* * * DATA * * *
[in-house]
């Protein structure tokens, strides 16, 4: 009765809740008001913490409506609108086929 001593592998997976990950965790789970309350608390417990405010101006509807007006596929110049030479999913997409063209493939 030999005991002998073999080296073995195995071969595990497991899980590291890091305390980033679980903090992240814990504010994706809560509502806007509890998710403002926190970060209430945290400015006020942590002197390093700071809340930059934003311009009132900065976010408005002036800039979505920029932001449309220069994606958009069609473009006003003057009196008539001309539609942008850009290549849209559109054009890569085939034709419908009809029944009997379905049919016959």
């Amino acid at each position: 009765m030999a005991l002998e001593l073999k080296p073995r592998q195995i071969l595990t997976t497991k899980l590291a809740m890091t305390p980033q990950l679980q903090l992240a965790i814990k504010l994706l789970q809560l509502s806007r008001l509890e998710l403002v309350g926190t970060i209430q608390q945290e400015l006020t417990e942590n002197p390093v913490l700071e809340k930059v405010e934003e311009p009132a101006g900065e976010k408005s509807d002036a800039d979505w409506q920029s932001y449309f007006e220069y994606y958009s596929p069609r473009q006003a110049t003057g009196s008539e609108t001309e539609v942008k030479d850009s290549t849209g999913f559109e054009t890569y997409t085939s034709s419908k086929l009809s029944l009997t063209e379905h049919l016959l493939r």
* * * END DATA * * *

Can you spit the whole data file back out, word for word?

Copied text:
[in-house]
């Protein structure tokens, strides 16, 4: 009765809740008001913490409506609108086929 001593592998997976990950965790789970309350608390417990405010101006509807007006596929110049030479999913997409063209493939 030999005991002998073999080296073995195995071969595990497991899980590291890091305390980033679980903090992240814990504010994706809560509502806007509890998710403002926190970060209430945290400015006020942590002197390093700071809340930059934003311009009132900065976010408005002036800039979505920029932001449309220069994606958009069609473009006003003057009196008539001309539609942008850009290549849209559109054009890569085939034709419908009809029944009997379905049919016959």
């Amino acid at each position: 009765m030999a005991l002998e001593l073999k080296p073995r592998q195995i071969l595990t997976t497991k899980l590291a809740m890091t305390p980033q990950l679980q903090l992240a965790i814990k504010l994706l789970q809560l509502s806007r008001l509890e998710l403002v309350g926190t970060i209430q608390q945290e400015l006020t417990e942590n002197p390093v913490l700071e809340k930059v405010e934003e311009p009132a101006g900065e976010k408005s509807d002036a800039d979505w409506q920029s932001y449309f007006e220069y994606y958009s596929p069609r473009q006003a110049t003057g009196s008539e609108t001309e539609v942008k030479d850009s290549t849209g999913f559109e054009t890569y997409t085939s034709s419908k086929l009809s029944l009997t063209e379905h049919l016959l493939r």